What Is “Biomass Energy” & Where In The World Is It Used?

Dear EarthTalk: What is “biomass energy,” and where in the world is it used?

—Kourosh Khazaii, Vancouver, BC

Biomass energy is power generated by burning any organic plant matter, including wood. As such it was perhaps humankind’s earliest source of fuel. Wood is by far the most widely used biomass energy source, but other plants are also used, as are residues from agriculture or forestry and the organic components of municipal and industrial wastes.

Environmentalists are enthusiastic about expanding the use of biomass energy because it is fundamentally a renewable energy source and has the potential, if widely used, for greatly reducing the greenhouse gas emissions that contribute to global warming. While the burning of biomass fuels generates carbon dioxide (CO2), the leading greenhouse gas, new plants grown for biomass remove CO2 from the atmosphere. So as long as biomass energy sources continue to be replenished, their net CO2 emissions will be zero.

Biomass, because it is available on a recurring basis, is the world’s most plentiful fuel source, and it is second only to hydropower in efficiency. Thus it is a very viable alternative to burning fossil fuels. Farmers around the world are now cultivating fast-growing trees and grasses specifically for biomass energy use.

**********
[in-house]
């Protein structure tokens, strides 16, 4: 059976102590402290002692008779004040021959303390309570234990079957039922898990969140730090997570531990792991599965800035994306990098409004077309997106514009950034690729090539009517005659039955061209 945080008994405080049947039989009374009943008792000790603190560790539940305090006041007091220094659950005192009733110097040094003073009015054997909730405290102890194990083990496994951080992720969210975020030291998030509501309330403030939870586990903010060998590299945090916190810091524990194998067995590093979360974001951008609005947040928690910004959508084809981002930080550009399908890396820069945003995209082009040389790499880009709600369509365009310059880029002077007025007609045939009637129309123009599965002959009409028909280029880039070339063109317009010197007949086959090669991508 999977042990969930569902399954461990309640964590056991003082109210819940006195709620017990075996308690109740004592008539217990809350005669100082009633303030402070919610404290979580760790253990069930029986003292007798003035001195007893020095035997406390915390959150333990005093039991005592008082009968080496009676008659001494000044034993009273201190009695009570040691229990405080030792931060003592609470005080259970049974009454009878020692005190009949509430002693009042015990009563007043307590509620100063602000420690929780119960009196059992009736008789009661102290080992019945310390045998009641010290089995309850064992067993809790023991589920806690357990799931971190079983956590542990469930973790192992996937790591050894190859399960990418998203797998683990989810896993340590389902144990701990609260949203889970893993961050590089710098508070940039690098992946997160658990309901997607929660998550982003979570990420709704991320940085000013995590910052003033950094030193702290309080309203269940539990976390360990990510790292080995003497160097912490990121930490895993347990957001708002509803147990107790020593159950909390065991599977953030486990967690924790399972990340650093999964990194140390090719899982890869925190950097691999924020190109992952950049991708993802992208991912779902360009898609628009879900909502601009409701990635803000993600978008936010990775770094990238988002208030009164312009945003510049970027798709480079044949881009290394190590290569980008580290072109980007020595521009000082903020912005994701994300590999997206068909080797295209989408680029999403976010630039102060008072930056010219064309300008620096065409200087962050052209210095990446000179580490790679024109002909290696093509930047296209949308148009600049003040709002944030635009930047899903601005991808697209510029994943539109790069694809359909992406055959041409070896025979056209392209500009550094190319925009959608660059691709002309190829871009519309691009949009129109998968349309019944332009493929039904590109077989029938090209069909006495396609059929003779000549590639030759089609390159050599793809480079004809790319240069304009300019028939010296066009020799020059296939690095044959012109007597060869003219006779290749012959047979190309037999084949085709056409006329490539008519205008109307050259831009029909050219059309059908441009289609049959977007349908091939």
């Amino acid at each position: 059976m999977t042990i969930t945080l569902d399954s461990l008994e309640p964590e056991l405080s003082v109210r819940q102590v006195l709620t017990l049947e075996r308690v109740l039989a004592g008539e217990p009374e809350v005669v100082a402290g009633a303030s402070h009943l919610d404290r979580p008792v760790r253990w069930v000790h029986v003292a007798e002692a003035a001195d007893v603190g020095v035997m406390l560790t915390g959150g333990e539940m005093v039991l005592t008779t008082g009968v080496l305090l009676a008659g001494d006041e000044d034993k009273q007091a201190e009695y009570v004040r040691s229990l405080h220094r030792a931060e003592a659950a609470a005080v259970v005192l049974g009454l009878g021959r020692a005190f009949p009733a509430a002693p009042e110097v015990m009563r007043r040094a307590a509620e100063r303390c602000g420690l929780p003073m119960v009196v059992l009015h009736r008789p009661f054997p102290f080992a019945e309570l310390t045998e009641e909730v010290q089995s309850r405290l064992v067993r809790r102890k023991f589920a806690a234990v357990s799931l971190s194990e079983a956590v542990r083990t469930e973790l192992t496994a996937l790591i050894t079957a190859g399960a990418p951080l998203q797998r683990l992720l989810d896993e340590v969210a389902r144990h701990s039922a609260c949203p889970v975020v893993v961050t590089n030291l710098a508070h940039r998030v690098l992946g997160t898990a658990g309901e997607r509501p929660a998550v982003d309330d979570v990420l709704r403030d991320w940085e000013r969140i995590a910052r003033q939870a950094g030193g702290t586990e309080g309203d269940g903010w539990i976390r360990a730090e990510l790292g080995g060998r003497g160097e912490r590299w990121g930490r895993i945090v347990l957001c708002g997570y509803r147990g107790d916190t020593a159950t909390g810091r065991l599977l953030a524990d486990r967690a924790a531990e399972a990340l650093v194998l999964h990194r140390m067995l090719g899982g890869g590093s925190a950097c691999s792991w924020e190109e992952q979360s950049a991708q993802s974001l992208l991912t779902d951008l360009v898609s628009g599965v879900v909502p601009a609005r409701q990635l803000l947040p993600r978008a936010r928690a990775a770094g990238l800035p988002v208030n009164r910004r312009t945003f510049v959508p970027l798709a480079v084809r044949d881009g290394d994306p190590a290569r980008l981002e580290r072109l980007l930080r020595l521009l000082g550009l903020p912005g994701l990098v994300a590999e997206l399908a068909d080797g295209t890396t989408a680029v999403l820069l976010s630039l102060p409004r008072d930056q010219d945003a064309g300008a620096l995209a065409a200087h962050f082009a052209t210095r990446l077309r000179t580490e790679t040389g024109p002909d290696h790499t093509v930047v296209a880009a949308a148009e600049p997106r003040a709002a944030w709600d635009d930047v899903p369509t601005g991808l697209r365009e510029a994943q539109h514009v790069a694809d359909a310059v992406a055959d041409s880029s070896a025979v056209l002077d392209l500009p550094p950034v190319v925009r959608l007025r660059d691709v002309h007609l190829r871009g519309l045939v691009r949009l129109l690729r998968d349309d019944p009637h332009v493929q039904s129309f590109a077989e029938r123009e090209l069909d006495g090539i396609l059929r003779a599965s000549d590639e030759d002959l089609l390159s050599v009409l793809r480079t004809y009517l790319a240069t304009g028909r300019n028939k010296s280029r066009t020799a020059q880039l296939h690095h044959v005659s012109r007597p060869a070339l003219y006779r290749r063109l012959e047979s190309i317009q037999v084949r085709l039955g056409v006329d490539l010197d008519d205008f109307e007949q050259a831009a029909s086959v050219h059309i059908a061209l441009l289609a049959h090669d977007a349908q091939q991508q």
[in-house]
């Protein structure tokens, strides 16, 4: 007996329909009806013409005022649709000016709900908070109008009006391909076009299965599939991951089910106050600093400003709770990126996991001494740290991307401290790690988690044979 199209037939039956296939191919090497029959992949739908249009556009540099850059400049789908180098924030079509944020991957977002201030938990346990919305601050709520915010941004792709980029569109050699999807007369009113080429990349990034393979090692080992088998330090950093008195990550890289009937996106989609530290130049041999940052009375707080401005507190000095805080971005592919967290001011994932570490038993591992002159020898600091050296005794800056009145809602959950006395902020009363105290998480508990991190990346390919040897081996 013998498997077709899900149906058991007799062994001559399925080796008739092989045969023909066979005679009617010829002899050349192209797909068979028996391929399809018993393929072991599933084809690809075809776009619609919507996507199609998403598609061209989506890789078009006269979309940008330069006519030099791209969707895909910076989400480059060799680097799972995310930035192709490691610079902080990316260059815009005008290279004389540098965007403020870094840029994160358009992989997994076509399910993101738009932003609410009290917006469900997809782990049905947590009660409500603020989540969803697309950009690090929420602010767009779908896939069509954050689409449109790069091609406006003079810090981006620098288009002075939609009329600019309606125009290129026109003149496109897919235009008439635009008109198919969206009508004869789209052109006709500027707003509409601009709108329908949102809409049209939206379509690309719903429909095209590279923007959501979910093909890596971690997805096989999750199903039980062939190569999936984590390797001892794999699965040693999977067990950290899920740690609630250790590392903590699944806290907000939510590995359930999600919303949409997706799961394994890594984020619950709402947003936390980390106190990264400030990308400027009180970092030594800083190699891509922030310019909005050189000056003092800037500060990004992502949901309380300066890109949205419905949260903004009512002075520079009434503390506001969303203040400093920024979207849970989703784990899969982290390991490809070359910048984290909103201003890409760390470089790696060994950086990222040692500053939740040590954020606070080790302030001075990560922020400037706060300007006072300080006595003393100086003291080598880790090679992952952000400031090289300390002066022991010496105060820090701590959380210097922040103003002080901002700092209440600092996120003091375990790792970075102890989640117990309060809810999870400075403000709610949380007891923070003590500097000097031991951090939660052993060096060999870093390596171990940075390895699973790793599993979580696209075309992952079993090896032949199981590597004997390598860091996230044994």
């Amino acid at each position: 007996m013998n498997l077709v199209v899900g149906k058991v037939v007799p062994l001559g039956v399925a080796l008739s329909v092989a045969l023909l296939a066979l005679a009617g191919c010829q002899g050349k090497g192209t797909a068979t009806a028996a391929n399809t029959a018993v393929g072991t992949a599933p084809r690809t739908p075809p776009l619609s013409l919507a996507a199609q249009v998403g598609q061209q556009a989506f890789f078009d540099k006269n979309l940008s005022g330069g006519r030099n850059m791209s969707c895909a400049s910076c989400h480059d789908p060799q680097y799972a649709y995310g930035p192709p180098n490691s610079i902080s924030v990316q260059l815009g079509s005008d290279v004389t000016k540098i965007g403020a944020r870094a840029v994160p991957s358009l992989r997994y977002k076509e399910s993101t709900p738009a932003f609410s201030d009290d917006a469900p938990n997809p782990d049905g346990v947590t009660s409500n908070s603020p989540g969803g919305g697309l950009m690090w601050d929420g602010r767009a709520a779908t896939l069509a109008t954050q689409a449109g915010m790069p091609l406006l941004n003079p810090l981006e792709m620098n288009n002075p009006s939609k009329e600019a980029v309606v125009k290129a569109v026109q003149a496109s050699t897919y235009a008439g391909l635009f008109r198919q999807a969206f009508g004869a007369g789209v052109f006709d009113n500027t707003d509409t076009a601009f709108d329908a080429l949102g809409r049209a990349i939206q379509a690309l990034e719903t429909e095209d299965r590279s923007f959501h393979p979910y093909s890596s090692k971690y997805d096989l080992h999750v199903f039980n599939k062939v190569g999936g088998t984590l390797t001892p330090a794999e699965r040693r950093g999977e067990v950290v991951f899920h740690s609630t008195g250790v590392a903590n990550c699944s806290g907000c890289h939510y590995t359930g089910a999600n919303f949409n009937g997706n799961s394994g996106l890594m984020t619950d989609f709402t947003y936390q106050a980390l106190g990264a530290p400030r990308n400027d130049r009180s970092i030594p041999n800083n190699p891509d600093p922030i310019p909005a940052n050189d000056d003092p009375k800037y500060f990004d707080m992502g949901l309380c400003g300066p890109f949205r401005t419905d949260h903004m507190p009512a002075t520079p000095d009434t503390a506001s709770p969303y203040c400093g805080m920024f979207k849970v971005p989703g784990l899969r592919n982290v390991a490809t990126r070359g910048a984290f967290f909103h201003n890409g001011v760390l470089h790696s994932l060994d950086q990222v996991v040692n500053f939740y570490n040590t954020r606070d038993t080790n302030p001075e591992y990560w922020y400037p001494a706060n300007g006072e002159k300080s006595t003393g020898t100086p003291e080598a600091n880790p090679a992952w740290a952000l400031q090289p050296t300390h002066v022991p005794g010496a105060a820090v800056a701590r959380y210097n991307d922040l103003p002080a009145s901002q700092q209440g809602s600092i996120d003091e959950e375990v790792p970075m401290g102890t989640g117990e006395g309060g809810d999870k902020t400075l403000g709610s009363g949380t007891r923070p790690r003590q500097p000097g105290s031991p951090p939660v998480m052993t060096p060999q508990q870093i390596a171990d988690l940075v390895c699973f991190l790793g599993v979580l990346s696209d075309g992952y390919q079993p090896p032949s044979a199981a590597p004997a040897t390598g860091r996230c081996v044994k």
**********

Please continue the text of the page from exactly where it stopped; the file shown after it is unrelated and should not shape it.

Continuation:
Developing countries, especially those in Asia, Latin America and Africa, are currently the primary users of biomass as fuel, mainly because in many locales they lack access to other forms of energy. In the developing world, biomass makes up almost a third of total energy use. By contrast, the U.S. uses biomass for only four percent of its total energy supply.

Many countries are making concerted efforts to increase their use of biomass. Australia is generally recognized as the leader in developing biomass projects, due to the close cooperation there between government agencies, research facilities and industry. Britain is also working on some significant biomass projects, including the establishment of power stations fueled by fast-growing crops.

The International Energy Association reports that biomass has the potential to supply 40 percent of the world’s energy needs. Studies by the Shell International Petroleum Company and the Intergovernmental Panel on Climate Change are equally if not more optimistic and project that biomass could satisfy between one-quarter and one-half of the world’s demand for energy by the middle of this century. This projection implies a world full of “bio-refineries,” where plants provide many of the materials we now obtain from coal, oil and natural gas.

Looking ahead, some analysts have begun to talk about a “carbohydrate economy” in which plants would be a major source of not only electricity and fuels, but also construction materials, clothes, inks, paints—even industrial chemicals.


  • Biomass Energy Research Association, (800) 247-1755, www.bera1.org
  • International Energy Association, (011) 33-1-40-57-65-00, www.iea.org
  • Shell International Petroleum Company, (888) GO-SHELL, www.shell.com
  • Intergovernmental Panel on Climate Change, www.ipcc.ch